The reporter and director Alex Nott visit El Salvador as it experiences its worst gang violence in a decade. Many of the gangs' hitmen are children who kill and die with appalling frequency but accept it as part of normal life. They expose another disturbing trend: the torture and murder of young teenage girls - victims of a gang culture that regards them as sexual objects.
They accompany a police emergency response unit in the country's capital, San Salvador, to the scene of a shooting in the centre of the city, an area which is a gang stronghold. At the scene a man lies by the side of the road covered in blood.
The police officers tell the reporter that the emergency services are so overwhelmed with causalities that police cars often have to double up as ambulances. And hospitals are receiving dozens of gunshot victims every week.
The two main gangs were set up by El Salvadoran immigrants in the USA, but have spread throughout their homeland to the extent that there are now more than 10,000 warring gang members. Dealing with them has become the police's main job and the government has deployed 4,000 soldiers onto the streets.
There are 12 murders a day in El Salvador: one of the highest rates in the world. Most of those killed are young men, but more and more women and children are becoming victims. At the scene of another shooting, where the victim was a boy who ran errands for a gang, a police officer tells Navai that gangs are recruiting children as young as 10 years old.
The team talk to families who have been forced to flee their homes to protect their children from the gangs. Hundreds of boys have been forced into hiding because they didn't want to join the gangs. One of them tells the reporter that the gangs start pressurising boys as young as 12 to join up. He said he had been beaten so badly his arm was broken and then they started slipping notes under his door every day telling him that if he didn't join, he would be killed.
The Team track down a gang leader. 'Dreamer' is 29 and has worked his way up the ranks of one gang since joining at 15. He's been in prison for drug trafficking and murder. He claims that children as young as 12 are playing an active role in the gangs, and are even committing murder.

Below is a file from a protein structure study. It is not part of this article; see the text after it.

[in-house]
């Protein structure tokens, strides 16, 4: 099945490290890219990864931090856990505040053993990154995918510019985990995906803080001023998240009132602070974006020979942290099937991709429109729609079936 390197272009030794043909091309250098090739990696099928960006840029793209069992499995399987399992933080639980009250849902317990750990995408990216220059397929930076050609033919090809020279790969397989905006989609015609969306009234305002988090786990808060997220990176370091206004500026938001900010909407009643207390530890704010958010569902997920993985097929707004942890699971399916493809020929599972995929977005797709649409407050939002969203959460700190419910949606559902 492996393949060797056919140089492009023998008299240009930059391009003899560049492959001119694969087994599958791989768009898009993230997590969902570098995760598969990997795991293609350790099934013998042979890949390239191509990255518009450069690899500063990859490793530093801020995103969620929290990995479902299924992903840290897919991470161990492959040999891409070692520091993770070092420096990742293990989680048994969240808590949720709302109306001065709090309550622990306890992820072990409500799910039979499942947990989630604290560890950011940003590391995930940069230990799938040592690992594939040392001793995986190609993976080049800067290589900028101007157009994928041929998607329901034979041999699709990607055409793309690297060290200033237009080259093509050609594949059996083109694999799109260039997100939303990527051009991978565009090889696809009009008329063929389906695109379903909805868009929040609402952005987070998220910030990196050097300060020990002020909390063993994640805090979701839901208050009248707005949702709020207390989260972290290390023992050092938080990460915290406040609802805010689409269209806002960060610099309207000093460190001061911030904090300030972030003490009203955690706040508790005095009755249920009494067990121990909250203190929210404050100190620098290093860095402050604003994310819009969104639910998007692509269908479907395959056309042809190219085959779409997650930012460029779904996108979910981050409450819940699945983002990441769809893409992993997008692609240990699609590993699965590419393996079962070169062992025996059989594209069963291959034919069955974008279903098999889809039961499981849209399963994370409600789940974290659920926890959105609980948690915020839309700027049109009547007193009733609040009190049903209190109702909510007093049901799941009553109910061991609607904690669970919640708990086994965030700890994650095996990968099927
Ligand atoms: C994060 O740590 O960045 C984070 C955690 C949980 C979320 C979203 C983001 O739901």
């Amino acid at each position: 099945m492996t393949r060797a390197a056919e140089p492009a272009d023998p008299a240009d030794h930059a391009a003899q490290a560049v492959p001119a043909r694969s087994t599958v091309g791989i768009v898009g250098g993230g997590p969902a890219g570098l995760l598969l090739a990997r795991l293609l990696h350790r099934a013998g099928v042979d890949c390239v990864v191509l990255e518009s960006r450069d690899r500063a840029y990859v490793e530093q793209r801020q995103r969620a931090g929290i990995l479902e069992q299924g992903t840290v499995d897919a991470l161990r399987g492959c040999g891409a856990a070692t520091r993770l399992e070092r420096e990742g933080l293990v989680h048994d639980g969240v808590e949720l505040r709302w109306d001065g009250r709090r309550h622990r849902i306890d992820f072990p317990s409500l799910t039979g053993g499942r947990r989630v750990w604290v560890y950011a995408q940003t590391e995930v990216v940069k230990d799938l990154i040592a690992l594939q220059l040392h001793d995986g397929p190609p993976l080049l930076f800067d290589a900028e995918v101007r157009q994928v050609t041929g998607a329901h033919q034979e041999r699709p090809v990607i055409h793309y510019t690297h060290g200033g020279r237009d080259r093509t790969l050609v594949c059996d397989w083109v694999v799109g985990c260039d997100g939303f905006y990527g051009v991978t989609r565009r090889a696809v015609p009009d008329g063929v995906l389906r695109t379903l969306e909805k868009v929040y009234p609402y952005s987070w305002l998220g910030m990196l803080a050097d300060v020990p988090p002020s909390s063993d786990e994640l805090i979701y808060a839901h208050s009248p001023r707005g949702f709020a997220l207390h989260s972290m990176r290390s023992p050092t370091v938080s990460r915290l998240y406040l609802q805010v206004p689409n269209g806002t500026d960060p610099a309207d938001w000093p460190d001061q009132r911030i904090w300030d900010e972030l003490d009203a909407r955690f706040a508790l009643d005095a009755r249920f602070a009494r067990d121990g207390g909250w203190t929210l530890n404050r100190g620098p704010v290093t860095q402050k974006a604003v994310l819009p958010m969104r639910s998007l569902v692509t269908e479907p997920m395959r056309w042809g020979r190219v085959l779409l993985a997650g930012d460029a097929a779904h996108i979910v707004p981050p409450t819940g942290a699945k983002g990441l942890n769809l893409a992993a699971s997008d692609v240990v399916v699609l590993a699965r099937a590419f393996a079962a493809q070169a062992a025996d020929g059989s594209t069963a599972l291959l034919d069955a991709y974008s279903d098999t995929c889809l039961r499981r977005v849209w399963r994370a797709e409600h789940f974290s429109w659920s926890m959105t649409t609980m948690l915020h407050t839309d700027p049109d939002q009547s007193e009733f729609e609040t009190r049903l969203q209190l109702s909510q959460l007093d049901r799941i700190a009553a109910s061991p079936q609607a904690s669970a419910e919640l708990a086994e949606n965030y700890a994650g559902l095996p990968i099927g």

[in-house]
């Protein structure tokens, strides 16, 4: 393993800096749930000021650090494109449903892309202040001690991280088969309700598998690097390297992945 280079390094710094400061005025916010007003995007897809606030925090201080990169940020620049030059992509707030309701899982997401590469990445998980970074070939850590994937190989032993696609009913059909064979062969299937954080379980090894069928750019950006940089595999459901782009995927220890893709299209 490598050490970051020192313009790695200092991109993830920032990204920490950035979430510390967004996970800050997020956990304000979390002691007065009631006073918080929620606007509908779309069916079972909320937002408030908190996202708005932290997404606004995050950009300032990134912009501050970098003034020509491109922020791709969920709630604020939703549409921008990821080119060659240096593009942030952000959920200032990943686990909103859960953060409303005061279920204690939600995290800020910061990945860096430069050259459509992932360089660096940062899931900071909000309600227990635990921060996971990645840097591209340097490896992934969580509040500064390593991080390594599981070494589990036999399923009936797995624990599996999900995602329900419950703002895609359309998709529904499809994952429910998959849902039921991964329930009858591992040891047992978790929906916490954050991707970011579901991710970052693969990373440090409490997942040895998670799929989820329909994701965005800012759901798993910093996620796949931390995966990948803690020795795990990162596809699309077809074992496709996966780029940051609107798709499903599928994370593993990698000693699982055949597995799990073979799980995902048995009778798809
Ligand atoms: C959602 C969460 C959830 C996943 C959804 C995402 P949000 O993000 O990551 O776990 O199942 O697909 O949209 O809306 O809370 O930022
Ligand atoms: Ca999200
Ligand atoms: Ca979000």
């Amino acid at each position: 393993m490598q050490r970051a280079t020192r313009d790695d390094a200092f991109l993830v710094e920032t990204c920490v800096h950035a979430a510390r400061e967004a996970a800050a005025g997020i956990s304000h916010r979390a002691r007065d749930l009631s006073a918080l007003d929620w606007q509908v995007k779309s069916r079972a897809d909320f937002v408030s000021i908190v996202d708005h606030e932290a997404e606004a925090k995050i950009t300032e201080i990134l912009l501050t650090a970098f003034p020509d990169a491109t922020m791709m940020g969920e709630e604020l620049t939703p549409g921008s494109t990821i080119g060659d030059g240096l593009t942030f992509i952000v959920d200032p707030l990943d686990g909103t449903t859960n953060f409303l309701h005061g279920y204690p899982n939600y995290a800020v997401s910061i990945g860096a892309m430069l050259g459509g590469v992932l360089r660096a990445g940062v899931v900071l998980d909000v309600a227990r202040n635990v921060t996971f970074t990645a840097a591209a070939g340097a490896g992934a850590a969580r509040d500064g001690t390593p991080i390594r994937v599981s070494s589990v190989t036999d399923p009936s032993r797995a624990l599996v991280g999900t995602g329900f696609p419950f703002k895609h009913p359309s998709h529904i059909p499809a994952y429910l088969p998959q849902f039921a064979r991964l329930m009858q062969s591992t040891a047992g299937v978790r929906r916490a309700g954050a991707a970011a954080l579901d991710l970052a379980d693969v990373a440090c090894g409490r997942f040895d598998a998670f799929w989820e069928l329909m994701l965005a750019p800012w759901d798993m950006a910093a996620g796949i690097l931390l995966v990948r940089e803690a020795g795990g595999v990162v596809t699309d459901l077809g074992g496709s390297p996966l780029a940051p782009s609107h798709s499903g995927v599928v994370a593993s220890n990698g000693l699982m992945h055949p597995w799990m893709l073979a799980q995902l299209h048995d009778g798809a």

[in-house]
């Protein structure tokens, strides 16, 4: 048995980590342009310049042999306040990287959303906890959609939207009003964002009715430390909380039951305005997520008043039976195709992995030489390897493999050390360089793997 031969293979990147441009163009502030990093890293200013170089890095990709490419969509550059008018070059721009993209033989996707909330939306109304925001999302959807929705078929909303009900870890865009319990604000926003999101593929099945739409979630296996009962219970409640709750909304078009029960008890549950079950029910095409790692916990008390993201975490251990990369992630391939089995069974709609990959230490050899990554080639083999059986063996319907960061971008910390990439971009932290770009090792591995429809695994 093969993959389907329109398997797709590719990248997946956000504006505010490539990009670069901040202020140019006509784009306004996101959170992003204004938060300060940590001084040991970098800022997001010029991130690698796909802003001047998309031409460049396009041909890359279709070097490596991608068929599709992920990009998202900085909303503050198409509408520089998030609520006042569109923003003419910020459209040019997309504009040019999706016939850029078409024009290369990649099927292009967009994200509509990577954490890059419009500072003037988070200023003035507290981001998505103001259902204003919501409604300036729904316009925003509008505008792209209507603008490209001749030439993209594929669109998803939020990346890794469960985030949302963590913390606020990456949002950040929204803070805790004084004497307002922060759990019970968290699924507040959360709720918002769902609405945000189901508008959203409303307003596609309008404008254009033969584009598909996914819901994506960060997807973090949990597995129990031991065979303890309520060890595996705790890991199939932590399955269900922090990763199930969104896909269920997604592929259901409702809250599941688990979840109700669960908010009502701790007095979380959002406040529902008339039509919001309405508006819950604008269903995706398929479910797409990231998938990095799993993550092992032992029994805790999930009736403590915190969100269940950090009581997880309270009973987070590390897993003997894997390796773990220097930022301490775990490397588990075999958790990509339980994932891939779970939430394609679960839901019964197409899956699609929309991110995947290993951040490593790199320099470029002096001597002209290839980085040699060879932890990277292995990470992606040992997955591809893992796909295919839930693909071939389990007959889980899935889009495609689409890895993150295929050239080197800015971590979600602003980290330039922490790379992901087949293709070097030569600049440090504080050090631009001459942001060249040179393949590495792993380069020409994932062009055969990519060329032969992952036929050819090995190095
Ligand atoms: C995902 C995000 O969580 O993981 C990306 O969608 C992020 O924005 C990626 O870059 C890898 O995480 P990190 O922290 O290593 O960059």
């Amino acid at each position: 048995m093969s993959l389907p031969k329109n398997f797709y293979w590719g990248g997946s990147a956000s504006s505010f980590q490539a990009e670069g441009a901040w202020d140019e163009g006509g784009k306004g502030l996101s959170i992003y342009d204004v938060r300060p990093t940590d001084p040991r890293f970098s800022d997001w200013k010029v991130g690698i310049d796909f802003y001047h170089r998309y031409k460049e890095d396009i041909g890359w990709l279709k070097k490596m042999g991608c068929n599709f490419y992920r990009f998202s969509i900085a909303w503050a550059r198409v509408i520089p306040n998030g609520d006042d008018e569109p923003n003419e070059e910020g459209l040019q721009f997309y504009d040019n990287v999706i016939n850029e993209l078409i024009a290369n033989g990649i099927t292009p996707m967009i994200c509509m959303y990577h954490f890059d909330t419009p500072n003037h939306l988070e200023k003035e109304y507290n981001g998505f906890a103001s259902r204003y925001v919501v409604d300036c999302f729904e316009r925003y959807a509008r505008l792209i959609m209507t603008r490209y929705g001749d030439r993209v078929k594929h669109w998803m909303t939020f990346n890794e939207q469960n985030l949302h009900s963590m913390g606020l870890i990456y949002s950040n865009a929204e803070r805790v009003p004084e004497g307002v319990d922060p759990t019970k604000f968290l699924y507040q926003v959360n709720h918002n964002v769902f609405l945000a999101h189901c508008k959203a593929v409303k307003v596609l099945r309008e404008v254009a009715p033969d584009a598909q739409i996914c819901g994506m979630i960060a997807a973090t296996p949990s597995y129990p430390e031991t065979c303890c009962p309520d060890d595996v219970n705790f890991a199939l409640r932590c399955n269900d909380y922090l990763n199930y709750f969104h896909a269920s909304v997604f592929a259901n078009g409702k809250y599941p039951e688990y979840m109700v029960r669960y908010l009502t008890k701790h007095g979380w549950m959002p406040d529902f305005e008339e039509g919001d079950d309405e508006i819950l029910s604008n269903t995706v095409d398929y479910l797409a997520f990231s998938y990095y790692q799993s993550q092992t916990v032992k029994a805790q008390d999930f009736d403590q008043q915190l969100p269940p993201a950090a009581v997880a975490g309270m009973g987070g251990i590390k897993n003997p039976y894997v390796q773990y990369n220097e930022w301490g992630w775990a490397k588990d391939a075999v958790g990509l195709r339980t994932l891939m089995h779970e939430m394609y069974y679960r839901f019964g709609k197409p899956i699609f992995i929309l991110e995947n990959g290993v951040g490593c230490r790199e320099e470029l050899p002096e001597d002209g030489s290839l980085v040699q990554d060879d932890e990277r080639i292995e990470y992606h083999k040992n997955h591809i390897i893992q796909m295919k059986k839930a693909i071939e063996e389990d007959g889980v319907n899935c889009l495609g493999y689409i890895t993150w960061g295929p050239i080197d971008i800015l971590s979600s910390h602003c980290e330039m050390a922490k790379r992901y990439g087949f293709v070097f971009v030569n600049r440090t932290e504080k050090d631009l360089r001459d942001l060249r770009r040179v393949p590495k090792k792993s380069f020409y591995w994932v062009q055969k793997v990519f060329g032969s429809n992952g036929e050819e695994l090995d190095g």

Entering another gang-controlled territory, the team meets a 17-year-old gang leader and two of his foot soldiers - 'Small', who is 14, and 'Doll', who is 16. 'Doll' tells the reporter that she gathers information on rivals and 'Small' kills them. 'Small' says that he first killed when he was 12.
The team is called to another crime scene, where the bodies of two women have been discovered five minutes beforehand. They've had their hands and legs tied and appear to have been tortured. A local coroner tells the team that in the last 10 years, murder of women has doubled. He claims that most of the girls are raped before they are murdered and that the killings are getting more brutal. Some victims are mutilated, with gang names carved into them, before being killed.
Despite the horror, families are too scared to go to the police because of what the gangs can do in revenge, such as killing other children. One mother, Gertrduys, shows photos of her daughter Raquel, who had been so badly beaten she could only be identified by her dental records. She tells the reporter that when there's a gang killing in the neighbourhood nobody goes to the police because everybody is too scared. She says she can't seek justice for her daughter because the gangs may come after her or her family and kill them.
While the police and army struggle to control gang warfare while respecting the law, it's clear to Unreported World that the levels of brutality involving young women and children show the gangs know no limits when it comes to maintaining their control.Watch now on 4oD
|Friday 11 June 2010||Channel 4|
|Friday 11 June 2010||7.30PM||Channel 4|